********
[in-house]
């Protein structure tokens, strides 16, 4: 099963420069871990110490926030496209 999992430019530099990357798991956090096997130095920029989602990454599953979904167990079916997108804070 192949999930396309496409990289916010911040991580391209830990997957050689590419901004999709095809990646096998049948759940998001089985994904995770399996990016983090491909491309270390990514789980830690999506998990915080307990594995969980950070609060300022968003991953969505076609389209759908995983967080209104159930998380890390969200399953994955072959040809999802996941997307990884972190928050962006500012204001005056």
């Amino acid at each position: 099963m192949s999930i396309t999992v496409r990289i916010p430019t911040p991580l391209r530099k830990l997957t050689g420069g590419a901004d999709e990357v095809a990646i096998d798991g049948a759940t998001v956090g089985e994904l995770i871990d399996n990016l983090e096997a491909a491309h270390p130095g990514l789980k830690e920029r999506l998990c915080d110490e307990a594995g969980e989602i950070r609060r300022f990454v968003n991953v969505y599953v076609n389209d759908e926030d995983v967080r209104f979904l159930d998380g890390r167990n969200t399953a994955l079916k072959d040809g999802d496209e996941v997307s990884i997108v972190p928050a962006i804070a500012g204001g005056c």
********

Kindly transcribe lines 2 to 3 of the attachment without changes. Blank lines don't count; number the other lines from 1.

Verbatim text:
């Protein structure tokens, strides 16, 4: 099963420069871990110490926030496209 999992430019530099990357798991956090096997130095920029989602990454599953979904167990079916997108804070 192949999930396309496409990289916010911040991580391209830990997957050689590419901004999709095809990646096998049948759940998001089985994904995770399996990016983090491909491309270390990514789980830690999506998990915080307990594995969980950070609060300022968003991953969505076609389209759908995983967080209104159930998380890390969200399953994955072959040809999802996941997307990884972190928050962006500012204001005056």
């Amino acid at each position: 099963m192949s999930i396309t999992v496409r990289i916010p430019t911040p991580l391209r530099k830990l997957t050689g420069g590419a901004d999709e990357v095809a990646i096998d798991g049948a759940t998001v956090g089985e994904l995770i871990d399996n990016l983090e096997a491909a491309h270390p130095g990514l789980k830690e920029r999506l998990c915080d110490e307990a594995g969980e989602i950070r609060r300022f990454v968003n991953v969505y599953v076609n389209d759908e926030d995983v967080r209104f979904l159930d998380g890390r167990n969200t399953a994955l079916k072959d040809g999802d496209e996941v997307s990884i997108v972190p928050a962006i804070a500012g204001g005056c």